I wish that I was one of those people who look at math problems and get the right answer in nanoseconds, but I’m not. I am a right-brained guy. That makes me highly creative, but I sometimes struggle with the logic of math (like a lot of people).
Yesterday I walked in to one of the classes that I help out and asked the teacher what we were working on. She handed me the worksheet that dealt with fractions and whole numbers. She said, “I showed them the Butterfly Method.” I know I must have looked at her like a cow at an open gate, but I nodded and took the paper. There was no time for me to research what the Butterfly Method was. It was show time.
I sat down at my work table with four kids who were struggling with math. I quickly looked over each of their papers and discovered something interesting. They all had errors using the Butterfly Method. Good thing I did not know what it was (yet).
One of the problems they were struggling with was 4/4 = ?/3. All of them had the wrong answer. I pulled out a white board and marker and told them: “Any number over itself = 1. What does 100/100 = ?” A couple of them said 100! I reinforced, “No…any number over itself = 1. So 4/4 = 1. Right? If 4/4 = 1 and 4/4 = ?/3, what is the number that HAS to go over the 3?” One kid said, “3?” I smiled and have him a high 5. He got it, but I did not stop there.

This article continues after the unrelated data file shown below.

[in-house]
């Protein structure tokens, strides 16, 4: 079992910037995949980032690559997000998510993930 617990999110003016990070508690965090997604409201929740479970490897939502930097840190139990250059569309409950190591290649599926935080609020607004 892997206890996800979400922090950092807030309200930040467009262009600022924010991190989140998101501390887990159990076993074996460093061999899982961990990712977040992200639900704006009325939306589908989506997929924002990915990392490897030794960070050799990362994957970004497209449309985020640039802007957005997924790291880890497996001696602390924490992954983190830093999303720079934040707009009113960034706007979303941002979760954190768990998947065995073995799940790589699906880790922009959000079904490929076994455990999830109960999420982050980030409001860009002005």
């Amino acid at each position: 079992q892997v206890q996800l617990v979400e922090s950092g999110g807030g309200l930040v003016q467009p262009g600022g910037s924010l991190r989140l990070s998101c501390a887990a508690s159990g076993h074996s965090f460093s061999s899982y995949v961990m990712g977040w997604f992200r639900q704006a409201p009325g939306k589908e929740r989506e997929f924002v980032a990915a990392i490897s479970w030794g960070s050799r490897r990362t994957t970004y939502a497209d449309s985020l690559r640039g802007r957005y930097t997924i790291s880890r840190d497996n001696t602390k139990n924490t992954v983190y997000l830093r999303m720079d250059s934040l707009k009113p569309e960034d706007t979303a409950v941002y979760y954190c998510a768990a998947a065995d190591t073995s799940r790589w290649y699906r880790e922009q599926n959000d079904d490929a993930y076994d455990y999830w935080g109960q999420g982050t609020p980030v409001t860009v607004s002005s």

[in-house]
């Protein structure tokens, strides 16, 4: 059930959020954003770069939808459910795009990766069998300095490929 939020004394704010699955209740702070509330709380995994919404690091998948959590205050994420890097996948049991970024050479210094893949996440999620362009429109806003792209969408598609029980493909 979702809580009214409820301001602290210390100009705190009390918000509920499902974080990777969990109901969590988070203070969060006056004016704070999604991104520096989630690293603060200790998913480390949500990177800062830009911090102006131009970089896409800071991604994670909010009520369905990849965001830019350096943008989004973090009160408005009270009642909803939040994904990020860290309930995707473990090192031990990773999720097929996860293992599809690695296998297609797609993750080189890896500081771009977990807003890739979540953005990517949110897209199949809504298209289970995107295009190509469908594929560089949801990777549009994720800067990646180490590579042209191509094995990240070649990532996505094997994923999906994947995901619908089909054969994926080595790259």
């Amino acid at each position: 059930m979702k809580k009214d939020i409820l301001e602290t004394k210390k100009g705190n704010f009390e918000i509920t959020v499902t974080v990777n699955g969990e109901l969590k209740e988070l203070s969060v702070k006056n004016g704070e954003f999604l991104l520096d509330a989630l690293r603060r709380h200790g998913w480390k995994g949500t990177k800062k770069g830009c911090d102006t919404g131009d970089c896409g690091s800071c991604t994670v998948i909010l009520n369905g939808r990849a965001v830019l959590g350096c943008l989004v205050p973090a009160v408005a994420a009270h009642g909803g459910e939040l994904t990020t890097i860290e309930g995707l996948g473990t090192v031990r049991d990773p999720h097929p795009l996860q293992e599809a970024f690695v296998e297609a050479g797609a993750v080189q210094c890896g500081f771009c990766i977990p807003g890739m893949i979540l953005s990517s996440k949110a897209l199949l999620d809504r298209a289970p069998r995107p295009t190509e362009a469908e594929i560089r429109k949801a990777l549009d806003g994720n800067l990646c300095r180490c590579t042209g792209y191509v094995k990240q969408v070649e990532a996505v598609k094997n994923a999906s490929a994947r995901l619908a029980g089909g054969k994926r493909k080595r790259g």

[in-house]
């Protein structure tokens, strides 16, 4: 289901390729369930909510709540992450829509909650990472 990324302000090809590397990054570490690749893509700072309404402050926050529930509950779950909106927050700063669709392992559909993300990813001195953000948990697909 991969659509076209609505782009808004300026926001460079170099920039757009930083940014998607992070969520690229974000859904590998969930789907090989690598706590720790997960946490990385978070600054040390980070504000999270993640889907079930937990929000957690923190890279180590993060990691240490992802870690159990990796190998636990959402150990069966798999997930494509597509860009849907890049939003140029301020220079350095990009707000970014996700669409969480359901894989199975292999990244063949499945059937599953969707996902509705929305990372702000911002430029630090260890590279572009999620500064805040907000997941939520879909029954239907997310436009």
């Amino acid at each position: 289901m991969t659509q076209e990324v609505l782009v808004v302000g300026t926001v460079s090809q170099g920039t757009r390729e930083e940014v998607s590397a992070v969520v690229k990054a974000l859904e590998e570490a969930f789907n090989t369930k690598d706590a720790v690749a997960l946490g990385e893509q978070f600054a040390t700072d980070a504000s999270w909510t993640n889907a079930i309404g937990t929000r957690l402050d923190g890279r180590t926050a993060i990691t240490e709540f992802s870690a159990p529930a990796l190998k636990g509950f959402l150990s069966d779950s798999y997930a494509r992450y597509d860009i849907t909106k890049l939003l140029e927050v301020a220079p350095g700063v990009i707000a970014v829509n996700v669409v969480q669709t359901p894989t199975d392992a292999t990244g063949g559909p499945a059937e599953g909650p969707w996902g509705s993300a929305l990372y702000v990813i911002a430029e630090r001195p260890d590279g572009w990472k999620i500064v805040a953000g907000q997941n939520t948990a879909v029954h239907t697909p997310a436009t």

“If any number over itself equals 1, what is 10/10? 1! What is 50/50? 1! What is 1000/1000? 1! With each response they got more excited. They almost simultaneously went, “Ahhhhhhh. I get it!” I love those light bulb moments in teaching. I gave each of them a high 5 and said, “You guys ROCK! Y’all are the smartest kids…..at my table.” LOL. They looked at each other then broke out laughing. They got the joke.
If you want to have some fun with a group of kids, try this: Tell them the rule we just talked about. Any number over itself = 1, then give them some examples 4/4 =1, 10/10 = 1, etc. The very last one you give them is 0/0 = ? They WILL say 1, which is wrong. LOL. That is the exception.
For those of you that want to argue that 0 is not a number, that is not the point. The thing I want kids to do is not just jump to conclusions. Too many of them do that because they want to be first to finish. Multiple part math problems trip up a lot of kids. This little exercise helps them understand that they need to slow down before they answer. They need to question their assumptions. Come to think of it, we all do, right?
P.S. I did research the Butterfly Method. It is pretty cool and I get it, but obviously, not everybody gets that method either. It all depends on your learning style and which side of your brain is dominant. Note to self: Always have a plan B to explain problems from a different point of view. It is not how you teach it that is so important as how they receive it. That is what matters.